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Here's my situation: I have a server running Ubuntu Server 9.04

I copied a file on the server and was able to access the file from a Windows client computer without any problem.

Then recently I tried to access the file again and it won't load. The server console says things like : ata3.00: status: { DRDY ERR } ata3.00: status: { UNC }

If I try to copy the file (from a remote shell) it makes a truncated copy and reports an I/O error.

So I unmounted the volume, and ran fsck which didn't report any errors. However the symptoms above still exist. I thought fsck would correct the error (maybe deleting the corrupt file, doesn't matter).

Should I attempt to delete the file BEFORE running fsck ? Should I do something else? Is my HDD broken?

Thanks

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Every time I've seen DRDY ERR it's been a hard drive failing. If you have space, try to make an image of it on another drive using something like ddrescue –  ssmy Mar 14 '13 at 14:39

2 Answers 2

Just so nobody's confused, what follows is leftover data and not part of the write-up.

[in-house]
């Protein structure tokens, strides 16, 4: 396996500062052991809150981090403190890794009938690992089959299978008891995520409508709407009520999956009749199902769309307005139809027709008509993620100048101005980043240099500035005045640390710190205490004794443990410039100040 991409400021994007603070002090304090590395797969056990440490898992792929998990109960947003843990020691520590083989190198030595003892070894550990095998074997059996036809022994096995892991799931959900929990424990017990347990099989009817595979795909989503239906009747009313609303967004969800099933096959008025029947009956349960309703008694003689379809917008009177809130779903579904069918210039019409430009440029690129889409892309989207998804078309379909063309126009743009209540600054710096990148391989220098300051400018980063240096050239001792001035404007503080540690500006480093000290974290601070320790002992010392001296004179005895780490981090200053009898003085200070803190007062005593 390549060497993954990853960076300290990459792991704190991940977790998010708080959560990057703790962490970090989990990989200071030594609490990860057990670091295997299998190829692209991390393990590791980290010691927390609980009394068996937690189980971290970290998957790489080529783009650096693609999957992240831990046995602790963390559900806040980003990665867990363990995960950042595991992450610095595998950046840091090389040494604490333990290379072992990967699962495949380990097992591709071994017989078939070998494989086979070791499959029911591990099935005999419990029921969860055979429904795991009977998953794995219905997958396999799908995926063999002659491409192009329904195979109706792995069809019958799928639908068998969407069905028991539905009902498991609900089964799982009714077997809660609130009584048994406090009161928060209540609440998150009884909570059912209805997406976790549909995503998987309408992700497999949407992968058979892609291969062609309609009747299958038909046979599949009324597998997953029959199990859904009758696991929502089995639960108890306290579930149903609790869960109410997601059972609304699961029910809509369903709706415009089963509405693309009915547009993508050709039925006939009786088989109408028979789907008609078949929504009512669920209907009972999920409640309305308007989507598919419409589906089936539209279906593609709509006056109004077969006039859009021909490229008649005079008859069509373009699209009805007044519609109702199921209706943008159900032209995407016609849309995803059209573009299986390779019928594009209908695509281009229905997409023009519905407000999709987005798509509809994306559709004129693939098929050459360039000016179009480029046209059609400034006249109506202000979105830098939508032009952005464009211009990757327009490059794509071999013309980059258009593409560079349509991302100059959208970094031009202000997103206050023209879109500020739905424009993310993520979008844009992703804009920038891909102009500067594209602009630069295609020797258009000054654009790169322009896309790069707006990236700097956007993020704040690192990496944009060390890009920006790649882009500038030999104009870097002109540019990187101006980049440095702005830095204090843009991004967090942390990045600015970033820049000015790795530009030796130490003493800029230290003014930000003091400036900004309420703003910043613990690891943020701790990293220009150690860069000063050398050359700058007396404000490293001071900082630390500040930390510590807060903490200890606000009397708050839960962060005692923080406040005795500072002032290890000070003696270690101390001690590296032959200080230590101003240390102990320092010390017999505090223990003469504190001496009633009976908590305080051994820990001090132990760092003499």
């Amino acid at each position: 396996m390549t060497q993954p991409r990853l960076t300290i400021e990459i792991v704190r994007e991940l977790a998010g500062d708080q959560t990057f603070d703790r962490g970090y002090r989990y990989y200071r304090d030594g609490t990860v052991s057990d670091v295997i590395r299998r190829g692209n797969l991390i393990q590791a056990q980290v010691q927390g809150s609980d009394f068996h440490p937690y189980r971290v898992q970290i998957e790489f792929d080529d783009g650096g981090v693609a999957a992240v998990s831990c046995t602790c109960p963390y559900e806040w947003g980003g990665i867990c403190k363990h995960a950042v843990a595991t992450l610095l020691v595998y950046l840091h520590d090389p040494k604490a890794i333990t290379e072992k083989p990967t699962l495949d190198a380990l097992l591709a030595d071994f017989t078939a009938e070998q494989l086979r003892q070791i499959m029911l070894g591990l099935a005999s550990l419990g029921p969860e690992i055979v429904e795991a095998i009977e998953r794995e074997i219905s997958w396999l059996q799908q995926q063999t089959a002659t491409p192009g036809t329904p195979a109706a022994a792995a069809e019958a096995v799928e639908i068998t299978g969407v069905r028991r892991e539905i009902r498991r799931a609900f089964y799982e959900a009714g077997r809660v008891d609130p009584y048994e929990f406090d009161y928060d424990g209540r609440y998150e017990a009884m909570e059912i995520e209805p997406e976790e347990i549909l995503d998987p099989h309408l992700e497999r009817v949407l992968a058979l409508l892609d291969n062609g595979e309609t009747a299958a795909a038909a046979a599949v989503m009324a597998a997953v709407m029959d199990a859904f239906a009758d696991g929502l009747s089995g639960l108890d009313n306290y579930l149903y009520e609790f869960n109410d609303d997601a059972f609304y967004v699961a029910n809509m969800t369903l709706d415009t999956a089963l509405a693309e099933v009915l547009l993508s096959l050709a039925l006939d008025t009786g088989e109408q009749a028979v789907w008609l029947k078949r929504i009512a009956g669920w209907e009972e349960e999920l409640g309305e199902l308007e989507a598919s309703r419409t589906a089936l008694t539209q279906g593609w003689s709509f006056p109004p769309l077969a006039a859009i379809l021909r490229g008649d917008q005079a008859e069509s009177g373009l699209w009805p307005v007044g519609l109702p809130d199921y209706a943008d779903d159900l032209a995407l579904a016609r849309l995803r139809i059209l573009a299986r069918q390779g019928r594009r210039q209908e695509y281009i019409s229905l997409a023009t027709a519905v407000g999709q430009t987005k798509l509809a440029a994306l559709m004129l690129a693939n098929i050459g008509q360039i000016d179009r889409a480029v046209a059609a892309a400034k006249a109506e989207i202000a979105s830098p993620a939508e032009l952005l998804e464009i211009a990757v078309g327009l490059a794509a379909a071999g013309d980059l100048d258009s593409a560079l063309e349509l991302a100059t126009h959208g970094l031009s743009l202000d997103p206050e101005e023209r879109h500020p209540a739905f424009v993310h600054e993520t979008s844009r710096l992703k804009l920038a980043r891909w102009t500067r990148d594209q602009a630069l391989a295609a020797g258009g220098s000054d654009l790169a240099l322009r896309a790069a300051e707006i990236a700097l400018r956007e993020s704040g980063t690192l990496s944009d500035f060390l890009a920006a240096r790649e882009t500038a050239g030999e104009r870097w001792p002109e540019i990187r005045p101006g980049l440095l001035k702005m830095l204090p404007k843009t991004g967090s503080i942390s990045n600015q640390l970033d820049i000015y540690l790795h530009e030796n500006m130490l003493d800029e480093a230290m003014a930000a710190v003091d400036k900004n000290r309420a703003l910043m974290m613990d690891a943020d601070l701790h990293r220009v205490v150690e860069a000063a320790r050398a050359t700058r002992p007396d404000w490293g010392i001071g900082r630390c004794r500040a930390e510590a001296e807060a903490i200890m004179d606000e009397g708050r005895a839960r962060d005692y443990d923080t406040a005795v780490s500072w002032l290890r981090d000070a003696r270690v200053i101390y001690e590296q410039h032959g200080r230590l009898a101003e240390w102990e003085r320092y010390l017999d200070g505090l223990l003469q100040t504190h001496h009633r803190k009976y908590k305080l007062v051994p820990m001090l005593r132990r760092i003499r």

File system check programs deal with filesystem errors on the logical level. They can not influence mechanical errors on the physical level of the hard drive. The errors you see in dmesg indicate a "Media error".

In short, your filesystem is probably fine, but the drive is dying (it could be the motherboard, but it's less common that they break).

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Thanks. But, the failure always occurs at the same place as far as I can tell. That makes me think that there's a "bad sector". Isn't there a way to "mark sectors as bad" and keep using the HDD ? Also, how can I tell if there are other "bad sectors" elsewhere on that drive? –  Puzzled Mar 14 '13 at 16:36
    
man badblocks. look at the description of -o –  Ярослав Рахматуллин Mar 14 '13 at 16:38

9.04 reached end of life and has been unsupported for years. You are just asking for trouble running a server on it today, so the first thing you need to do is backup your data, and reinstall the server with 12.04 LTS.

Your drive has a problem. After you backup, you should use smartctl -a /dev/sda from the smartmontools package to check for details. If it is only one or two pending bad sectors, writing to them can correct the problem. You can wipe the whole drive with sudo dd if=/dev/zero of=/dev/sda. If you don't get any errors from that, then the sectors will have either been reallocated, or just rewriting them went fine. You can see which with the SMART counts. If only a few or none were reallocated without error, then you can reformat the drive and install 12.04 LTS and restore your backup. If not, then it's time for a new drive.

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